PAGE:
Traditional medicine (predominantly herbal medicine) is based on a philosophy of health care. It is based on the premise that given the right environment, bodies will heal themselves. It also seeks to find the balance that is right for that body, and is mostly about getting people back to optimal health.
Modern medicine (allopathic medicine) is more a system of disease treatment. It is about correcting imbalances by forcing the body back to the norm, eg surgery removes diseased or broken parts, drugs can correct a hormone imbalance by supplying the appropriate hormones (traditional medicine works on the appropriate organs so the body rights its own hormone balance), or causes changes that will correct a blood pressure problem.
In traditional medicine, diagnoses are made based on what the body is trying to do, eg a fever is telling us that there are pathogens present, and the heat of the fever is to resolve the infection. By suppressing the fever we are stopping the body from doing its job. If the body is not strong enough, the fever will be ineffectual, and traditional medicine practitioners will help the body to have a good strong, but short fever so that the infection is resolved. In allopathic medicine, antibiotics are given to kill the pathogen, and do the body's job for it.
Traditional and allopathic medicine, although having very different philosophies, work well together. For instance, someone who is taking antibiotics can also be treated by a traditional practitioner so that the antibiotics have less adverse effects, and the body is strengthened so that it is not so susceptible to infections in the future. (There are times when antibiotics are absolutely essential for saving lives).
People undergoing cancer treatment can have allopathic treatment like surgery, chemotherapy and radiotherapy, and at the same time the traditional pratitioner can treat them to reduce the side effects of the cancer treatment, or prepare them for surgery.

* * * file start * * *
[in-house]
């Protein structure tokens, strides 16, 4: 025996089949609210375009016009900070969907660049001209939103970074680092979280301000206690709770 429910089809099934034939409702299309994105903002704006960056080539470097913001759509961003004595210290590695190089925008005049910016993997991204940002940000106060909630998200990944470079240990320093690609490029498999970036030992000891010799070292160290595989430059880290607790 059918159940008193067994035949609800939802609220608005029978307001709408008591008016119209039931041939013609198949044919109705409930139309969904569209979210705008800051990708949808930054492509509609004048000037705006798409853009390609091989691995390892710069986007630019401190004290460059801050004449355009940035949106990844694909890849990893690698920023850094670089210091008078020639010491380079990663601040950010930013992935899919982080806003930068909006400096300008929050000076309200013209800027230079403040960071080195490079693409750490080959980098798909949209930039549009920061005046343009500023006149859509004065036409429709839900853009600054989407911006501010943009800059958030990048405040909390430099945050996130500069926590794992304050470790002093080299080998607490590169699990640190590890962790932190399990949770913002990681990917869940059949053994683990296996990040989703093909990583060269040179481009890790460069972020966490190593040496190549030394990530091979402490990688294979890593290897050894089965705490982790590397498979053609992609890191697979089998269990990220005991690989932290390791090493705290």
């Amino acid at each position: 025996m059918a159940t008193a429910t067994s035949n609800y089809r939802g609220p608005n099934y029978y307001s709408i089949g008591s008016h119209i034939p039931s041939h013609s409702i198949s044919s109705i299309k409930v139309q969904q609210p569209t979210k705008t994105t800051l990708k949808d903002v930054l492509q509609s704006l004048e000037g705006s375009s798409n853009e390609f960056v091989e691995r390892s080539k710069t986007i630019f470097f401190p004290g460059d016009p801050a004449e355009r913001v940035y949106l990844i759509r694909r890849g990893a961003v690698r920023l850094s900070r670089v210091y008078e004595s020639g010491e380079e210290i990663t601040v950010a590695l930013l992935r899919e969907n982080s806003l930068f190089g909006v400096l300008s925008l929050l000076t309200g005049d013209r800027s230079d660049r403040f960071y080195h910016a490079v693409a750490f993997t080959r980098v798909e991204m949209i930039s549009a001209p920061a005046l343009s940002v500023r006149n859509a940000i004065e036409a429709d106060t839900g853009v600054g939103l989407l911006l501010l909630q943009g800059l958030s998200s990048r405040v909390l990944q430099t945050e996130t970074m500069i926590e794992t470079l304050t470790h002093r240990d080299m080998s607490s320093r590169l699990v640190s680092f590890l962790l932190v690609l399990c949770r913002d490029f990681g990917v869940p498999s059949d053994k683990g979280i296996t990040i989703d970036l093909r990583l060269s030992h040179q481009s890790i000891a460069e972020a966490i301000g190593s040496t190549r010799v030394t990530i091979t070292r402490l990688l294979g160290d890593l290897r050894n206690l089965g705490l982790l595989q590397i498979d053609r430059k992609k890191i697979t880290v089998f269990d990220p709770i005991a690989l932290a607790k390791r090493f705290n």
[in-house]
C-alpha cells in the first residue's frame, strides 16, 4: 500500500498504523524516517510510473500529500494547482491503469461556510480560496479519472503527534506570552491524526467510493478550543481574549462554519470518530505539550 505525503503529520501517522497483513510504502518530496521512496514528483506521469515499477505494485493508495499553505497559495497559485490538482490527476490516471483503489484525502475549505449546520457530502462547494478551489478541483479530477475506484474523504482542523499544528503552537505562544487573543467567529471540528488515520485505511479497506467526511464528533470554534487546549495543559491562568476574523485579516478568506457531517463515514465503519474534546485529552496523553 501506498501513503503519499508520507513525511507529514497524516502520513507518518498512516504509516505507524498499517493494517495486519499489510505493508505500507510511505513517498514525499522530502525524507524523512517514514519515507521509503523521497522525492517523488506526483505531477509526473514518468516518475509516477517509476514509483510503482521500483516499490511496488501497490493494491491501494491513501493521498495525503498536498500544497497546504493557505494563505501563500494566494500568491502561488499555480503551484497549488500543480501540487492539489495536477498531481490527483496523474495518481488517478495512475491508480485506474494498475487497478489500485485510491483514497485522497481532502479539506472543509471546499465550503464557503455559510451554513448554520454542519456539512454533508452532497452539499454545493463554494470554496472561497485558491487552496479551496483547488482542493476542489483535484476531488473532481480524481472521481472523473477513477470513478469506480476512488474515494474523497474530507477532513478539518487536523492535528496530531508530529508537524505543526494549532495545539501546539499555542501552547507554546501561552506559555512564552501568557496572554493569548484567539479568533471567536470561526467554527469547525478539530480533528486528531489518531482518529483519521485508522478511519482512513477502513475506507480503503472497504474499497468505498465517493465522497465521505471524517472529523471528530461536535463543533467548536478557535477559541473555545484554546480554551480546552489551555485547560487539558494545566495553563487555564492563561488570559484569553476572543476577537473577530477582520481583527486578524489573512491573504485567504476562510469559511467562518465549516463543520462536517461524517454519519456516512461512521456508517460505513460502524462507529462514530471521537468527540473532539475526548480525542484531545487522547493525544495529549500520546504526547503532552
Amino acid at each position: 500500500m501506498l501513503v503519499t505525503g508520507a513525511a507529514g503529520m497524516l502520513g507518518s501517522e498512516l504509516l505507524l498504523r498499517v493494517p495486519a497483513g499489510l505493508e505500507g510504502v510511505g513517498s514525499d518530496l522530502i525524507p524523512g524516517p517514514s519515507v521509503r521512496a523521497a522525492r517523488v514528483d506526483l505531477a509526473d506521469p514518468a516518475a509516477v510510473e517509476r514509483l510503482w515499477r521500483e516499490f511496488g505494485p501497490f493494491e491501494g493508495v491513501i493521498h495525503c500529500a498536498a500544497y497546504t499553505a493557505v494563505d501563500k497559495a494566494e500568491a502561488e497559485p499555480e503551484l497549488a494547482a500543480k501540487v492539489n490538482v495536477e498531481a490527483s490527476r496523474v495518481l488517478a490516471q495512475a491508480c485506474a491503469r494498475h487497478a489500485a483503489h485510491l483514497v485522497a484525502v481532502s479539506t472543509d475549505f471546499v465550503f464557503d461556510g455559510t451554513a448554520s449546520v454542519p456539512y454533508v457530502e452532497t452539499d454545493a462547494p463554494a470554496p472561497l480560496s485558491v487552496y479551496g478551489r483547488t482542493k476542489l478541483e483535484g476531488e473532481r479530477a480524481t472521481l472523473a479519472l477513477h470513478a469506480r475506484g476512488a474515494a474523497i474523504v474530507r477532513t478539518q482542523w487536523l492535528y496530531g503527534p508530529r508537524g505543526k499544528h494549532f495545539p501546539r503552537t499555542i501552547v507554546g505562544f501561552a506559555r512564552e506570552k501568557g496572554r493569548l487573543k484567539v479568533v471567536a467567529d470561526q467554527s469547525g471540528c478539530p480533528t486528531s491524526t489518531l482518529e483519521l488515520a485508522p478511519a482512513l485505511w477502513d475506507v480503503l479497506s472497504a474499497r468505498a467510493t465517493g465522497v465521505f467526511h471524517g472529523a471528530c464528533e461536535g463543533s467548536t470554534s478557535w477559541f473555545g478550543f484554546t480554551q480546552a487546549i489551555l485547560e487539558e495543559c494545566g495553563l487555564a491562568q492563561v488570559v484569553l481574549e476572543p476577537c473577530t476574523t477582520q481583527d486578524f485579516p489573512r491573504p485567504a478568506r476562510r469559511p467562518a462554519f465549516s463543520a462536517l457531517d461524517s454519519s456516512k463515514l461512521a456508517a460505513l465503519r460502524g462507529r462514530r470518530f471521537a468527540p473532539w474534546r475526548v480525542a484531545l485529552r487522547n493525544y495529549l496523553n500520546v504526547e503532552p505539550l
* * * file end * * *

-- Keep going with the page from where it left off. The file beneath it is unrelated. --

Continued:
Allopathic medicine works best when there is clear pathology, whereas traditional medicine works well even when people are just "out of sorts" and there is no clear pathology.
Advantages of traditional medicine are that it is cheap, and is empowering to the patient. It recognises that not everyone fits the "norm" and allows for individual differences. It helps people regain health, and is not restricted to treating diseases.
Advantages of allopathic medicine are that it has tools to keep people alive so that they may then be able to regain their health. It is brilliant for emergency situations, accidents, and "putting people back together". It is also great for diagnosing disease states. (In fact, in some parts of the world, traditional practitioners are forbidden by law to make medical diagnoses)
This is a very brief answer to what is a potentially huge essay question. In a nutshell, traditional medicine is good for getting people back to health, and allopathic medicine is good for keeping people alive. If I get hit by a bus, I want to be taken to an allopathic hospital, but then I will see a traditional practitioner afterwards to make sure I am not dopey enough to get hit by a bus again.
I hope this gives some insight into the differences between traditional and allopathic medicine, and wish you luck on your quest.